Configuration
421
Execute external process
421
Overview
421
Configuration
422
False filter
423
Overview
423
Configuration
423
Axway API Gateway 7.5.3
Policy Developer Filter Reference 19
HTTP parser
423
Overview
423
Configuration
424
Insert BST
424
Overview
424
Configuration
424
Invoke policy per message body
425
Overview
425
Configuration
425
Locate XML nodes
426
Overview
426
Configuration
426
Management services RBAC
428
Overview
428
Configuration
429
Pause processing
429
Overview
429
Configuration
429
Policy shortcut
429
Overview
429
Configuration
430
Policy shortcut chain
430
Overview
430
General settings
430
Add a policy shortcut
431
Edit a policy shortcut
431
Quote of the day
432
Overview
432
Configuration
432
Reflect message
433
Overview
433
Configuration
433
Reflect message and attributes
433
Overview
433
Configuration
434
Remove attribute
434
Overview
434
Configuration
434
Set attribute
434
Overview
434
Configuration
434
Set response status
435
Overview
435
Configuration
435
Axway API Gateway 7.5.3
Policy Developer Filter Reference 20
String replace
435
Overview
435
Configuration
435
Switch on attribute value
436
Overview
436
Configuration
437
Add a switch case
437
Time filter
438
Overview
438
General settings
438
Basic time settings
439
Advanced time settings
440
True filter
440
Overview
440
Configuration
441
22 Web service filters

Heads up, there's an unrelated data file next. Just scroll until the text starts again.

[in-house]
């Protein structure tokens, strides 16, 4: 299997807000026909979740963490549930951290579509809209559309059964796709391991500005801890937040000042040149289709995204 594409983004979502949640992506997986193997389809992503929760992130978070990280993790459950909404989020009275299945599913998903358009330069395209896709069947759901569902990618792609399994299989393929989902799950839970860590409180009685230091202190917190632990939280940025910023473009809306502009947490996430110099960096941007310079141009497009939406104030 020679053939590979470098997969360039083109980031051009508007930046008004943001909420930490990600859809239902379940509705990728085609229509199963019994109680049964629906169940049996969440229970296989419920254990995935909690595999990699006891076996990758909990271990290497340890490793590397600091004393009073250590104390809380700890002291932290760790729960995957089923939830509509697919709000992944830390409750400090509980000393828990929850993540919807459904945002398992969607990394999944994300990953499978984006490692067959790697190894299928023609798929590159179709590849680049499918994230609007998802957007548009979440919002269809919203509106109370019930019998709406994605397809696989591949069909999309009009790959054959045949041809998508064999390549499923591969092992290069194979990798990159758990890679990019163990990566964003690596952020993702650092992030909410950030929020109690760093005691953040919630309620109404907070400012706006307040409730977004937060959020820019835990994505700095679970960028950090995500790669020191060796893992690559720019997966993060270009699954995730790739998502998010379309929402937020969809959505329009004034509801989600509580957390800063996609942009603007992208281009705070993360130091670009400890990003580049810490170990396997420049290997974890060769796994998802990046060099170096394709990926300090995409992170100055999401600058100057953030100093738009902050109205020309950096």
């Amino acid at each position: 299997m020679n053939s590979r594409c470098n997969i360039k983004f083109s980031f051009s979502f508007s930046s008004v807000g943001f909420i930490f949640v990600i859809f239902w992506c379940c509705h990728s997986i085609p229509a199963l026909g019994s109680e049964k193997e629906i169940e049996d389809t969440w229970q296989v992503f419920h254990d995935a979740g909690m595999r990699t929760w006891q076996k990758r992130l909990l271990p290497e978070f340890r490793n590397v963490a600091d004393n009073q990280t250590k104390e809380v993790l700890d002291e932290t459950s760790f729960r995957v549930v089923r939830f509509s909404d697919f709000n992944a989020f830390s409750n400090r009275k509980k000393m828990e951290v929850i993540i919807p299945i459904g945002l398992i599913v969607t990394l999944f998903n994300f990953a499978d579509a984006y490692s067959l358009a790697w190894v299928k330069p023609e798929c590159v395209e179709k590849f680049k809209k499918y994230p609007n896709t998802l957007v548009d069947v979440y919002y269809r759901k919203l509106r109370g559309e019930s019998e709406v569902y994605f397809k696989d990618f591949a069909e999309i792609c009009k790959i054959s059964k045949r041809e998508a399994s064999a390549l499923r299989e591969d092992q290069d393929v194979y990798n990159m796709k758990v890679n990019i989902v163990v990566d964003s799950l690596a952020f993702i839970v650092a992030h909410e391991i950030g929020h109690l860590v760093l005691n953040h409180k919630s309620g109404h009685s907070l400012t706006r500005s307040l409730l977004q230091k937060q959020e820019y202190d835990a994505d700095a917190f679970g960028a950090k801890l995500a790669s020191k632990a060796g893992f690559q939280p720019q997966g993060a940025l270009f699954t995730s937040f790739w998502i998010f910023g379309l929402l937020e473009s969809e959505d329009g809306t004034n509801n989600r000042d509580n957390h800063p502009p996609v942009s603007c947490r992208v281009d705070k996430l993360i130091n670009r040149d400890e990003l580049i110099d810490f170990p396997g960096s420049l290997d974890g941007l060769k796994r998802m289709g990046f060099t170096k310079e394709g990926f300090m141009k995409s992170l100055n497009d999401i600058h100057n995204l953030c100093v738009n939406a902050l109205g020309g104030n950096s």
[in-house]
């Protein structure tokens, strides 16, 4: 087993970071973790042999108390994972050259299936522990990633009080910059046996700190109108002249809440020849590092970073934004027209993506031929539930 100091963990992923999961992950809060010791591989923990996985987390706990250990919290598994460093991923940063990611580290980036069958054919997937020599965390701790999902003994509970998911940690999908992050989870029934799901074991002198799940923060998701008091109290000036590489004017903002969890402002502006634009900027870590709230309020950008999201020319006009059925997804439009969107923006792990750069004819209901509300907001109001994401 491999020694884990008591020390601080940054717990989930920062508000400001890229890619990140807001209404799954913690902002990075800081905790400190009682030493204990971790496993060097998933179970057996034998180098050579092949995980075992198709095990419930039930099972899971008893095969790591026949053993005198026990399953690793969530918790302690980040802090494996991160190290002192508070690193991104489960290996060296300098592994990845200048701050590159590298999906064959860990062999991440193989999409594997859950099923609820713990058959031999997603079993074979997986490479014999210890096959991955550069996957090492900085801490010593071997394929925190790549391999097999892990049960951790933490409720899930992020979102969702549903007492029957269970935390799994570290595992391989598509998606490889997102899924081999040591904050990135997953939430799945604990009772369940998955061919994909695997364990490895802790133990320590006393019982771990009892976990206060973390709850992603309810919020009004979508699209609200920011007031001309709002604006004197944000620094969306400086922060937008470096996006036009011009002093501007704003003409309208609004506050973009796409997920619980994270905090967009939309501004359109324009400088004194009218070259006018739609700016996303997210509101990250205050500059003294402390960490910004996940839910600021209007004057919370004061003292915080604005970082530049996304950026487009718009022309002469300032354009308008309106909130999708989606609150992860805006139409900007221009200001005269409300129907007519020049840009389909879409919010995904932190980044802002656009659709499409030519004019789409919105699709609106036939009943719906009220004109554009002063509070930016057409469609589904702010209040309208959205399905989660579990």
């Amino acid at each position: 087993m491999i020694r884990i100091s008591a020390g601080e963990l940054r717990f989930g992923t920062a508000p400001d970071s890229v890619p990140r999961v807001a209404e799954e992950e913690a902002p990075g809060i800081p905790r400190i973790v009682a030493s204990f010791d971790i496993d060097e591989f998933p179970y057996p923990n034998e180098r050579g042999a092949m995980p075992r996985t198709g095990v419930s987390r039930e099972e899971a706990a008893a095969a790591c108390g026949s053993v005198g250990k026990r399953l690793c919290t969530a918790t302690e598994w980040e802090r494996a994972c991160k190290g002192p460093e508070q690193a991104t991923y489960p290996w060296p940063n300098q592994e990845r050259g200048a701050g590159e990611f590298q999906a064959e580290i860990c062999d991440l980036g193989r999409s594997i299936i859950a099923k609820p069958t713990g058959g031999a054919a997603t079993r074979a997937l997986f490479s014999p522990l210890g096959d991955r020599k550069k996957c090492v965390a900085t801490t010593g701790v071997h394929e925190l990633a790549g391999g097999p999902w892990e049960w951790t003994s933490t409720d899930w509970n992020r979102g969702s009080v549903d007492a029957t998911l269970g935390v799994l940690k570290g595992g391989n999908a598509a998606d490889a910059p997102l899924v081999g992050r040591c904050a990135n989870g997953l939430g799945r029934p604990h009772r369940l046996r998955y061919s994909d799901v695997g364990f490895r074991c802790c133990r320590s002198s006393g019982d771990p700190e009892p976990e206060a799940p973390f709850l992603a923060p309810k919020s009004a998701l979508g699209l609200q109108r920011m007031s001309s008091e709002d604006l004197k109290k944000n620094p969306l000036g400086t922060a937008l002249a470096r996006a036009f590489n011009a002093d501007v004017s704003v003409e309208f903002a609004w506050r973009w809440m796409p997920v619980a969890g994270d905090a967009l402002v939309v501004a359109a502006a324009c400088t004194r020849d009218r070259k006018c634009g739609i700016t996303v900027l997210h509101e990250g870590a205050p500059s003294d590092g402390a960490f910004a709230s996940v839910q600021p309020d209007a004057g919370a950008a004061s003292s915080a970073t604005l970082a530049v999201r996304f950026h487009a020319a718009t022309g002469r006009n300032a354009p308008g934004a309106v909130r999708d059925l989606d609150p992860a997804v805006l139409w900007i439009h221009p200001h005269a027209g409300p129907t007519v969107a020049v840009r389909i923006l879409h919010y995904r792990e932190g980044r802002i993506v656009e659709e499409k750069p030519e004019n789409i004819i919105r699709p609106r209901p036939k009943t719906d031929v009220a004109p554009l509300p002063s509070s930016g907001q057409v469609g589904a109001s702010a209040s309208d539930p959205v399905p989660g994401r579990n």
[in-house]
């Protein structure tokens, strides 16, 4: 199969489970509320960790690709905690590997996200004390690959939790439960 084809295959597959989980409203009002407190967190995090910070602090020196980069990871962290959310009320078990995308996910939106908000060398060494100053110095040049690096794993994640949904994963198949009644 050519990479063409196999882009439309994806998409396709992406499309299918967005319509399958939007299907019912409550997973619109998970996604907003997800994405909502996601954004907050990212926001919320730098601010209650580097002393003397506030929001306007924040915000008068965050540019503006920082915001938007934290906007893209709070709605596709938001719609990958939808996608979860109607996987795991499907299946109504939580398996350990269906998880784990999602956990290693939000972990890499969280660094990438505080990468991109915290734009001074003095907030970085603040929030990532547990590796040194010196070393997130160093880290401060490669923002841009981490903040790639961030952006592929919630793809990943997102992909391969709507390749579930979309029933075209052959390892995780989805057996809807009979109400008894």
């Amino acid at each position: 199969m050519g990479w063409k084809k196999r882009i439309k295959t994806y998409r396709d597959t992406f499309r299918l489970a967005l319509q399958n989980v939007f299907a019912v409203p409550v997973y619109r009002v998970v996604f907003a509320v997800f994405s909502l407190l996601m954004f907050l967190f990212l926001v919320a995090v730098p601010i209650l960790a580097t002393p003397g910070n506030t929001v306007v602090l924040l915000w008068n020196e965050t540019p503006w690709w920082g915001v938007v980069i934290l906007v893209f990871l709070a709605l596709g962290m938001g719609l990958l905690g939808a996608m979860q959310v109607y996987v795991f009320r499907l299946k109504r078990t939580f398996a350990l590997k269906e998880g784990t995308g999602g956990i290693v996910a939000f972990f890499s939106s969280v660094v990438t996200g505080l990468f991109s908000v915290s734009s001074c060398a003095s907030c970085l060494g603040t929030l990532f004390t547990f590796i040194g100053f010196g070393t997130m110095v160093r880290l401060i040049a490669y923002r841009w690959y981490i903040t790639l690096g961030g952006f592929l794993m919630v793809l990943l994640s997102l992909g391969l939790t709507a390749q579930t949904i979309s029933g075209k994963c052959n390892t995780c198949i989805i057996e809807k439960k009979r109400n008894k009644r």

Return WSDL
442
442
Overview
442
Configuration
442
Set web service context
442
Overview
442
General settings
443
Service WSDL settings
443
Monitoring settings
443
Web service filter
443
Overview
443
General settings
444
Routing settings
444
Validation settings
445
Configure message interception points
446
WSDL settings
449
Monitoring options
450
Axway API Gateway 7.5.3
Policy Developer Filter Reference 21
Preface
This guide describes the filters that you can use when developing policies in Policy Studio, and how to configure them. Who should read this guide
This guide is intended for policy developers.
Familiarity with Axway products is recommended.
How to use this guide
This guide should be used alongside the API Gateway Policy Developer Guide and the other guides in the API Gateway documentation set.
Filters are divided into filter categories. Each of the following sections describe how to configure the filters in that filter category in Policy Studio:
Amazon Web Services filters on page 27 Attribute filters on page 31 Authentication filters on page 67 Authorization filters on page 124 CA SiteMinder filters on page 159 Cache filters on page 184 Certificate filters on page 164 Content filtering filters on page 188 Conversion filters on page 230 Encryption filters on page 265
Fault handling filters on page 301 Integrity filters on page 311 Monitoring filters on page 343 Oracle Access Manager filters on page 356 Oracle Entitlements Server filters on page 362 Axway API Gateway 7.5.3
Policy Developer Filter Reference 22
Preface
Resolver filters on page 367
Routing filters on page 371 Security service filters on page 399 Sun Access Manager filters on page 403 Trust filters on page 410 Utility filters on page 417 Web service filters on page 442 Note
l For information on filters in the API Management category, see the API Manager User Guide. l For information on filters in the OAuth and OpenID Connect categories, see the API Gateway OAuth User Guide.
Related documentation